This would be a
good time to dust the trophy case. Having already lost the Ryder Cup and the
Curtis Cup, the United States last week made it a clean sweep in international
competition by losing the Walker Cup, the most prestigious team trophy in men's
amateur golf. "If it's any comfort," Geoffrey Marks, the captain of the
victorious Great Britain and Ireland team, told the vanquished U.S. side after
last Thursday's gut-wrenching finish, "this victory has done a tremendous
amount of good not only for British golf but for the Walker Cup
Jay Sigel, for
one, was not comforted. The 45-year-old two-time U.S. Amateur champion, who had
just played in his seventh Walker Cup and had anchored the singles matches on
both days of the competition, was left wondering how he could have failed to
beat a bashful Scottish carpenter who builds "portacabins."
Coming a mere two
years after a lopsided American victory at Sunningdale in Berkshire, England,
the 12�-11� defeat of the U.S. caught even the victors by surprise. The
biennial match-play competition between a team from the U.S. and one from Great
Britain and Ireland has been dominated by the U.S. since it began. In the 31
previous meetings, the U.S. had lost only twice and never on home soil. This
year's site, Atlanta's Peachtree Golf Club—which was founded in 1947 by Bobby
Jones, whose own Walker Cup career began with the first match in 1922—figured
to be especially inhospitable to the visitors. With the oppressive Georgia
humidity—-"Just look at how my shirt has changed colors," England's
Peter McEvoy marveled after two sticky rounds on Wednesday—the sweater-loving
British and Irish were supposed to melt.
humbled their hosts.
The format calls
for two days of play, with two-man teams competing in four foursomes on both
mornings, followed by eight singles matches in the afternoons. A match is worth
one point, and if the score is even after 18 holes, each side earns half a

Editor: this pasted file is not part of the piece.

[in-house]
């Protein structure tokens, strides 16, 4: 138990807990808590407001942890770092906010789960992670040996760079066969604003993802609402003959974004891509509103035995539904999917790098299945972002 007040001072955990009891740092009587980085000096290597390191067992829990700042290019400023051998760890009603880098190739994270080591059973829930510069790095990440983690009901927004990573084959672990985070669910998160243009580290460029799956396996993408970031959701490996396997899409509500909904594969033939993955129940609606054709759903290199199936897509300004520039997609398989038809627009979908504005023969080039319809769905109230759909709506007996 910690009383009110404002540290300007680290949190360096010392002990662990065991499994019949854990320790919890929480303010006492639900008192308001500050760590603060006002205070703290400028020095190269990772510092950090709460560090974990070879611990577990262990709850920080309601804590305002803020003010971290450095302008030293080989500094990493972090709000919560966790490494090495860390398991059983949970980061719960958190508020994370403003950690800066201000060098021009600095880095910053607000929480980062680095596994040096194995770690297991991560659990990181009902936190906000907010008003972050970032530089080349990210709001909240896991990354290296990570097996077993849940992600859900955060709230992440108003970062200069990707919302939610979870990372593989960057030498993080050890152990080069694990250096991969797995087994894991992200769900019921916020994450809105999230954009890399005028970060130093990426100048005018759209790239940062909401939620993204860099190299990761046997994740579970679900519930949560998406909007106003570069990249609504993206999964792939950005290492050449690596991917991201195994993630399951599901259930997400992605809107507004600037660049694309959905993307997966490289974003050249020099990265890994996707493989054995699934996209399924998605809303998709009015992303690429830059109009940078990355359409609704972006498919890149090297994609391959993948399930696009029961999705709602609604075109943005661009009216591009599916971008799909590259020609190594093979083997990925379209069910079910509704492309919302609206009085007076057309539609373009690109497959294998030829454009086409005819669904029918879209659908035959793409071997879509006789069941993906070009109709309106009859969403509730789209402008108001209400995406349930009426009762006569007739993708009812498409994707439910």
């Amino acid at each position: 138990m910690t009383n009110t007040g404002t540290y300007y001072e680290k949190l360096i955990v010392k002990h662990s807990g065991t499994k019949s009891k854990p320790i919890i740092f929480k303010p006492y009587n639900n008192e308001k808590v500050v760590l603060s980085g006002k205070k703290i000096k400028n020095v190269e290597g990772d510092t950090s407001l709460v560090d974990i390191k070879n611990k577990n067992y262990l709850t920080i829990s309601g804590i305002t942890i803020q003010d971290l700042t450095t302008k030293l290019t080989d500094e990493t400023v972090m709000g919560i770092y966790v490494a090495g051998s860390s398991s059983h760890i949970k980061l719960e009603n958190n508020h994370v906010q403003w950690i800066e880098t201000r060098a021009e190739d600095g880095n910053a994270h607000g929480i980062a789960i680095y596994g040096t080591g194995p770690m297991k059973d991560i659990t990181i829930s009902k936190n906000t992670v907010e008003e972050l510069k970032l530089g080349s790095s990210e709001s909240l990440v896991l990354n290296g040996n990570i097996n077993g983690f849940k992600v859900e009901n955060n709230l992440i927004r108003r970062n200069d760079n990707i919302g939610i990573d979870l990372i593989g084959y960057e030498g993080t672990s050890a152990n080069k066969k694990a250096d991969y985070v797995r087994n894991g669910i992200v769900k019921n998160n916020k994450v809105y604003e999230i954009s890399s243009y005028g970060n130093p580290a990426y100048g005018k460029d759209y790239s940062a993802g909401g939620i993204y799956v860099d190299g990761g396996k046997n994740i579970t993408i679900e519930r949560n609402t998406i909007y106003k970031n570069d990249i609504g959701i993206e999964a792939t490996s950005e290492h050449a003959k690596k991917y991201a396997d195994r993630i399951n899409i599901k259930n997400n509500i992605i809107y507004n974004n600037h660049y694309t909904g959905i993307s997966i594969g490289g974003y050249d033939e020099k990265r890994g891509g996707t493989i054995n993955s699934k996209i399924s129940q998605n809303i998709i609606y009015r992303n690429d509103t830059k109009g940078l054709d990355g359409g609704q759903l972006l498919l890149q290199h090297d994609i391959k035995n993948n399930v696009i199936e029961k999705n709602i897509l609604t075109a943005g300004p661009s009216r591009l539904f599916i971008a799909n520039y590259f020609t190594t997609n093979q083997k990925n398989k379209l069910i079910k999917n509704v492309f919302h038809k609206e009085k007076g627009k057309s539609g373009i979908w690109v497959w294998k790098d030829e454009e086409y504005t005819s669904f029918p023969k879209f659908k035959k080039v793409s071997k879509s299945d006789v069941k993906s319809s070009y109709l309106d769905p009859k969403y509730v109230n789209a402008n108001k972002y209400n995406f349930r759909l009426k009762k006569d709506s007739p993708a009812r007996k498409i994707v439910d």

36-year-old, two-time British Amateur champion McEvoy and 21-year-old Eoghan
O'Connell of Killarney, Ireland, the British and Irish took a 2�-1� lead after
the Wednesday morning foursomes. McEvoy and O'Connell blew away Sigel and Greg
Lesher, 6 and 5. It got worse in the afternoon singles: The visitors won four
matches and gained two halves, to lead 7�-4�. Fred Ridley, the U.S. captain,
smiled wanly and borrowed a line from Butch Cassidy and the Sundance Kid:
"Who are those guys?"
It didn't take
long to put the faces and the names together. The big, beefy youth who looks
like Jack Nicklaus in his "Fat Jack" days? That's Russell Claydon, who,
despite a comical short swing, was low amateur at this year's British Open and
finished second to Greg Norman in the 1989 Australian Masters. The baby-faced
O'Connell? He was the 1984 Irish Boys' champion and will be a senior at Wake
Forest this fall. The little fellow with the round face and red mustache who
looks as if he stepped out of an Andy Capp comic strip? That's McEvoy, playing
in his fifth Walker Cup.
license number of the truck that hit you, however, doesn't heal the injury, and
the Americans went under the wheels in Thursday's foursomes, which the British
and Irish took 3� to�. With eight singles remaining, the visitors led 11-5,
needing only 1� points to clinch. "I like their chances," said Ridley
during the lunch break, all but conceding. "They whupped us."
But a string of
reversals in the afternoon turned several matches the American way. Early on,
three matches were even, with the U.S. leading the other five. Then it was two
even and the U.S. leading six; then one and seven. When University of Arizona
All-America Robert Gamez won the 15th hole in the first match, the Americans
led all eight matches and the impossible seemed, for a few moments, possible.
Gamez, who plans to skip his senior year to turn pro, started the American
point rush by slamming in a 25-foot birdie putt from off the green on 18 to
beat Stephen Dodd, the current British Amateur champion, one up. Minutes later,
Andrew Hare, a 22-year-old assistant manager of a mobile home park in England,
drew his team within a point of victory by halving his match with University of
Oklahoma All-America Doug Martin. Six matches were still under way, and five
seemed to be sure wins for the Americans.
That increased the
pressure on two youngsters: O'Connell and Phil Mickelson, the Arizona State
lefthander who won this year's NCAA championship as a freshman.